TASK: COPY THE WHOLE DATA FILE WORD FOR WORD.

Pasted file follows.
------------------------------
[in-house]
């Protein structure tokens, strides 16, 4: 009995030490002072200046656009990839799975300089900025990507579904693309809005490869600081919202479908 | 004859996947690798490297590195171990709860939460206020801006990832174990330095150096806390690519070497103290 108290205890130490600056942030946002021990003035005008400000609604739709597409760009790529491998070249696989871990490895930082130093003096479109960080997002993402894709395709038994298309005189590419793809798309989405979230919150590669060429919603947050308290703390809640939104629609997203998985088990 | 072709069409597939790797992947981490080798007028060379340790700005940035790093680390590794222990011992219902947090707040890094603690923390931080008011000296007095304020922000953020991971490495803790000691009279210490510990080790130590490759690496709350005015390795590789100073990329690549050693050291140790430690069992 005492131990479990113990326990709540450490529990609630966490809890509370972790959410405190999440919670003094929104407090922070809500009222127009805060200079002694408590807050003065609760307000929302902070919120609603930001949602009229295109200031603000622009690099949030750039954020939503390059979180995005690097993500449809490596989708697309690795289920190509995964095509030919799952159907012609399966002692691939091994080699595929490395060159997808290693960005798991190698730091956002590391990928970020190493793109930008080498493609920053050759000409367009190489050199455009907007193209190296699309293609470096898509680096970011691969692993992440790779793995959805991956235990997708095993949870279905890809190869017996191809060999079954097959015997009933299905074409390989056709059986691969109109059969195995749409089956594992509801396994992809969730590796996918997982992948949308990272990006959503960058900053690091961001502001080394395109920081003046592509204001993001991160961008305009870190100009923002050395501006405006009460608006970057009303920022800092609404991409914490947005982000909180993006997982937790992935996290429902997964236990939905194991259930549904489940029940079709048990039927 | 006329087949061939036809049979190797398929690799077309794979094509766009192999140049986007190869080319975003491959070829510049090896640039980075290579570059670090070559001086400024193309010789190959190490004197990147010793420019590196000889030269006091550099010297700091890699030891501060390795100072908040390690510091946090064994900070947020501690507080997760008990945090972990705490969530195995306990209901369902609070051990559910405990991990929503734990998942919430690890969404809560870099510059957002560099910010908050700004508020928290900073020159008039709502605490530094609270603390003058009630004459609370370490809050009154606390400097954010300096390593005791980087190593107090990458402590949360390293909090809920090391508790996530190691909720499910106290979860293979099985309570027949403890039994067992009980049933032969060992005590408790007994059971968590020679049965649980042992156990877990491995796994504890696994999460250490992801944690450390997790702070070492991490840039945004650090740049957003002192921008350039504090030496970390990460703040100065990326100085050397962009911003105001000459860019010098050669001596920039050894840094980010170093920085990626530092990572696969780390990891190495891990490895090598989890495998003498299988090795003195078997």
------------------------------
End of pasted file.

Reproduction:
[in-house]
């Protein structure tokens, strides 16, 4: 009995030490002072200046656009990839799975300089900025990507579904693309809005490869600081919202479908 | 004859996947690798490297590195171990709860939460206020801006990832174990330095150096806390690519070497103290 108290205890130490600056942030946002021990003035005008400000609604739709597409760009790529491998070249696989871990490895930082130093003096479109960080997002993402894709395709038994298309005189590419793809798309989405979230919150590669060429919603947050308290703390809640939104629609997203998985088990 | 072709069409597939790797992947981490080798007028060379340790700005940035790093680390590794222990011992219902947090707040890094603690923390931080008011000296007095304020922000953020991971490495803790000691009279210490510990080790130590490759690496709350005015390795590789100073990329690549050693050291140790430690069992 005492131990479990113990326990709540450490529990609630966490809890509370972790959410405190999440919670003094929104407090922070809500009222127009805060200079002694408590807050003065609760307000929302902070919120609603930001949602009229295109200031603000622009690099949030750039954020939503390059979180995005690097993500449809490596989708697309690795289920190509995964095509030919799952159907012609399966002692691939091994080699595929490395060159997808290693960005798991190698730091956002590391990928970020190493793109930008080498493609920053050759000409367009190489050199455009907007193209190296699309293609470096898509680096970011691969692993992440790779793995959805991956235990997708095993949870279905890809190869017996191809060999079954097959015997009933299905074409390989056709059986691969109109059969195995749409089956594992509801396994992809969730590796996918997982992948949308990272990006959503960058900053690091961001502001080394395109920081003046592509204001993001991160961008305009870190100009923002050395501006405006009460608006970057009303920022800092609404991409914490947005982000909180993006997982937790992935996290429902997964236990939905194991259930549904489940029940079709048990039927 | 006329087949061939036809049979190797398929690799077309794979094509766009192999140049986007190869080319975003491959070829510049090896640039980075290579570059670090070559001086400024193309010789190959190490004197990147010793420019590196000889030269006091550099010297700091890699030891501060390795100072908040390690510091946090064994900070947020501690507080997760008990945090972990705490969530195995306990209901369902609070051990559910405990991990929503734990998942919430690890969404809560870099510059957002560099910010908050700004508020928290900073020159008039709502605490530094609270603390003058009630004459609370370490809050009154606390400097954010300096390593005791980087190593107090990458402590949360390293909090809920090391508790996530190691909720499910106290979860293979099985309570027949403890039994067992009980049933032969060992005590408790007994059971968590020679049965649980042992156990877990491995796994504890696994999460250490992801944690450390997790702070070492991490840039945004650090740049957003002192921008350039504090030496970390990460703040100065990326100085050397962009911003105001000459860019010098050669001596920039050894840094980010170093920085990626530092990572696969780390990891190495891990490895090598989890495998003498299988090795003195078997």